American small businesses have finally realized that they are being manipulated and attacked by the banking industry. Our government officials make many eloquent speeches on the value of small businesses. They seem to recognize the value and say the right words. When it comes to passing tangible legislation, they sit complacently on the sideline. Like Caesar at the Roman Coliseum, our government chooses winners and losers by a capricious thumbs-up or thumbs down signal, but real leadership in supporting entrepreneurship has not been forthcoming. America’s small businesses are angry and they have good reason to be.
Circle the City, Cut the Supply Lines, then Subjugate and Dominate:
Step one in the process is to cut off the traditional supply lines that small businesses use to fuel operations and growth. That source has traditionally been the Commercial Credit Line used to finance inventory, labor, and growth. The incidents of banks giving small businesses notice that their commercial credit lines will not be renewed are at staggering levels. There is hardly a week that goes by that I do not have a discussion with a business owner about a retracted credit line or one that will not be renewed. Estimates of the total amount of credit line reductions since early 2009 vary from $1.5 trillion to $2.0 trillion. That is 2 to 3 times the total size of the stimulus package that is rumored to have saved us from the brink of another great depression.
In a real example with a regional bank, a small business’s credit line was not renewed after many years of never missing a payment. There was approximately $50,000 on the line and the business had roughly $20,000 on deposit with the bank. On the day before payroll was to be paid, the bank confiscated the $20,000 and applied it to the $50,000 balance causing the entire payroll and the monthly expense checks to bounce. Of course the bank harvested nearly $1,000 in non-sufficient fund fees from the business. This action was not only usury, it was planned and callous. It was also completely legal.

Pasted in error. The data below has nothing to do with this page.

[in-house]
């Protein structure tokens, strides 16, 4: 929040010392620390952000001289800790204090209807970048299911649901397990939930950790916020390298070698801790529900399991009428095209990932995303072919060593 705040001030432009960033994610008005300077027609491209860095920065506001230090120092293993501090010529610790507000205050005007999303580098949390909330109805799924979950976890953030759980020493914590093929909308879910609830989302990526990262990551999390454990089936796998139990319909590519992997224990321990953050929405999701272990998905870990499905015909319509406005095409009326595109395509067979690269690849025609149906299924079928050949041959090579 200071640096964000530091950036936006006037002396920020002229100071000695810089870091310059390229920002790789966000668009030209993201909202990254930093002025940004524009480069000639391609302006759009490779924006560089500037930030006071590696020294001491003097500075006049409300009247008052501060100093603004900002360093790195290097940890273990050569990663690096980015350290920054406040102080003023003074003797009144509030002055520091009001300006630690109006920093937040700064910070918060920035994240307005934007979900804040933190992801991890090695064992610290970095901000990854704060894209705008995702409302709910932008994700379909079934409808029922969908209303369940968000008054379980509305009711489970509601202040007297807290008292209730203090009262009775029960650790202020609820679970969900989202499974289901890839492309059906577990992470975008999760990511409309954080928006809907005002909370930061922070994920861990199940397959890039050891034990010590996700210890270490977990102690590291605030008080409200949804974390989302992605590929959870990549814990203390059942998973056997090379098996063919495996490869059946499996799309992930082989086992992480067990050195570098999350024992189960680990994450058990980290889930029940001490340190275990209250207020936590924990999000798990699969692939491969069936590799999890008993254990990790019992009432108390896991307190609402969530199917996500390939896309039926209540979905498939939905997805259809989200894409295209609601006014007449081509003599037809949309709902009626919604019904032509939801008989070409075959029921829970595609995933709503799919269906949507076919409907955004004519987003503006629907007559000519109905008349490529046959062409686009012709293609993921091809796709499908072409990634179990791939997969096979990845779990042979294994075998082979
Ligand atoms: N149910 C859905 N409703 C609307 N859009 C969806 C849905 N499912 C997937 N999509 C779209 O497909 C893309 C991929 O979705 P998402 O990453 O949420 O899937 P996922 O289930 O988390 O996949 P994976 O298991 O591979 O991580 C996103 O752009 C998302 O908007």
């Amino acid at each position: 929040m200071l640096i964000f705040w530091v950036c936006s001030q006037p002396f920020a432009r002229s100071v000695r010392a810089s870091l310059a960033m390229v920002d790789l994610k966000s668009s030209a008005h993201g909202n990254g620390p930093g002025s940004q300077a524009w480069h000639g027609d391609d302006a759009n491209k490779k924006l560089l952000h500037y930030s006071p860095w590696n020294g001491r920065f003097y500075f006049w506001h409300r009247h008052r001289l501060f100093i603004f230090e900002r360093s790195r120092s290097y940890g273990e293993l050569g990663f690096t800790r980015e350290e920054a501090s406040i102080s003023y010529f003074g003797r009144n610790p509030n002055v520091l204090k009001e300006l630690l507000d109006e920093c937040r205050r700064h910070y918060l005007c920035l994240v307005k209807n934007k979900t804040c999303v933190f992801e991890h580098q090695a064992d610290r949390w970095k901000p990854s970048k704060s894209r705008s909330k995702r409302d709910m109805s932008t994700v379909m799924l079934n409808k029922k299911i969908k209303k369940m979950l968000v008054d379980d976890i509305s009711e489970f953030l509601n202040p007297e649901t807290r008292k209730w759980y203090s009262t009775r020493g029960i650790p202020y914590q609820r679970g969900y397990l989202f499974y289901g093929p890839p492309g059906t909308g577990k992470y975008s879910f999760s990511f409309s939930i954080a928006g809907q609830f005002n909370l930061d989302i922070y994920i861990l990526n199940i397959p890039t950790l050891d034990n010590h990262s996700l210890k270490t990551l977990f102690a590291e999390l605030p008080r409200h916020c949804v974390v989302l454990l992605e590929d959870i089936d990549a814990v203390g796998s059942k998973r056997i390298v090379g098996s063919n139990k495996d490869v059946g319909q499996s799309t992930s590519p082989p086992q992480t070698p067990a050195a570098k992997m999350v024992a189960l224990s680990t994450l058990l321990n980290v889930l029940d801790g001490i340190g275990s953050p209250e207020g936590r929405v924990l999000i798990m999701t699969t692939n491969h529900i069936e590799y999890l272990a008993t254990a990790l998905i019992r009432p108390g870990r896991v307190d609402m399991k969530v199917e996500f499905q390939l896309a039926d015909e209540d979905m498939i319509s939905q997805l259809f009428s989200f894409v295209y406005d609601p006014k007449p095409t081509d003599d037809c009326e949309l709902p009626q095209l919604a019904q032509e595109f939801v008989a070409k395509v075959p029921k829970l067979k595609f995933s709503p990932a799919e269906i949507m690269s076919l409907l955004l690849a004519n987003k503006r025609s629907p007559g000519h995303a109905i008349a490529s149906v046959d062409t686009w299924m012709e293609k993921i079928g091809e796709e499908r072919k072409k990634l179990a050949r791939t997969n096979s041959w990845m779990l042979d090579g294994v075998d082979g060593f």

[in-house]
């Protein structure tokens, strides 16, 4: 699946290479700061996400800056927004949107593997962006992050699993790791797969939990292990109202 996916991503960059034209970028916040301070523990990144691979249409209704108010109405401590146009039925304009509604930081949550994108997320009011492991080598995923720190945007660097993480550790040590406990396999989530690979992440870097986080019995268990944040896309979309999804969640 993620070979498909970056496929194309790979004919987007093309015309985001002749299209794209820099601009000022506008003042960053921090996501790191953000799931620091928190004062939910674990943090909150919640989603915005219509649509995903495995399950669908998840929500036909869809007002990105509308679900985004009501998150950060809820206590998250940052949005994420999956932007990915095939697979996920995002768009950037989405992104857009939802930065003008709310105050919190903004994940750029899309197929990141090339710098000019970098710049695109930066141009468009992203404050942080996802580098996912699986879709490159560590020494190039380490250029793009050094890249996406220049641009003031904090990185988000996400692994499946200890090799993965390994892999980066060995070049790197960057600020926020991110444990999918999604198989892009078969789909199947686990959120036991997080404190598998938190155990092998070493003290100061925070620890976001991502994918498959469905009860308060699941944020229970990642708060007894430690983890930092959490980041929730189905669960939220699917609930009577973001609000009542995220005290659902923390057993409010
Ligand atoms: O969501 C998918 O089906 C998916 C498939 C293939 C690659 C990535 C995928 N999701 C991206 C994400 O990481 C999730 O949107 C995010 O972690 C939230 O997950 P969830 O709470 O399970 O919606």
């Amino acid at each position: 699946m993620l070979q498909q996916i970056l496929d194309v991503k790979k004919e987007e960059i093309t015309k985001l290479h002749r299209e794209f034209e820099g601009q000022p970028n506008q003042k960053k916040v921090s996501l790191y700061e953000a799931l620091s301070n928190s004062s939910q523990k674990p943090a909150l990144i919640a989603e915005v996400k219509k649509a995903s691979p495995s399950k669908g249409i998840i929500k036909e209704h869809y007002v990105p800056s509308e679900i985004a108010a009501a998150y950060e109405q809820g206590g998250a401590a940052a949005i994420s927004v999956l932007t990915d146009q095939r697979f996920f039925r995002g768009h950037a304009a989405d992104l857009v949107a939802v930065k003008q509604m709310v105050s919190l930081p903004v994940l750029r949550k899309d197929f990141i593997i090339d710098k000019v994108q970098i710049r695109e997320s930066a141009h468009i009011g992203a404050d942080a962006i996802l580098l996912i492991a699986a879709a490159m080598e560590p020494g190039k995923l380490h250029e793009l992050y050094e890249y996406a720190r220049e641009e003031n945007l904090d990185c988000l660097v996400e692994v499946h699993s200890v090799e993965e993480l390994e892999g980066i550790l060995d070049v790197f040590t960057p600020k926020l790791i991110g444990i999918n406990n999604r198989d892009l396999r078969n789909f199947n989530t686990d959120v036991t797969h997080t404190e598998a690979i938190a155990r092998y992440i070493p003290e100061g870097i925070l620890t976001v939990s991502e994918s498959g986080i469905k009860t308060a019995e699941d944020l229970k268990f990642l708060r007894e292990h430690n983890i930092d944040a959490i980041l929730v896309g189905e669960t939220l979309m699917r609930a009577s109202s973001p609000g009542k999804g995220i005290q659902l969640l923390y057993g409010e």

The second step is for banks that have retracted a commercial credit line to transfer the balance to a Credit Card in the businesses name with a credit limit of just over the amount that was on the commercial line. This takes a fixed rate loan with a 7% interest rate and converts it to a 20%+ variable rate loan. This triples the banks interest charges while denying access to additional cash for operation of the business. It also will increase the payments that the business must make – further weakening the prospects for prosperity. Just so you know, business credit cards are exempted from the supposed credit card protection reform laws that became effective in on February 22nd.
It is a little known fact that credit scores are reduced based on the ratio of available credit to utilized credit. The transfer of commercial balances to credit cards with no margin to borrow against reduces the credit score of a business which can cause a cascade of increases in interest rates and reduction of limits from other financing sources. CNN Business recently reported that, credit cards now represent the largest source of small business financing – 59 percent of small businesses now use credit cards. That number is up from 49 percent reported just five months ago. CNN went on to report that the loss or severe reduction of credit lines was probably the number one problem hurting small businesses in need of capital, and that lenders were doing it even when borrowers had never missed a payment.
Recognize that these first two assaults on small businesses have come without provocation, cut off the businesses supply lines, increased the burden of operation, and done so in a way that triples the banks revenue stream from the same account. Small businesses do not have a reasonable chance of predicting when an army of MBA’s in a banks war room will choose to launch a sneak attack. Small business owners are too busy creating jobs and wealth to spend time playing chess with an institution that is miles from home with predatory policies and a set of new rules to enforce.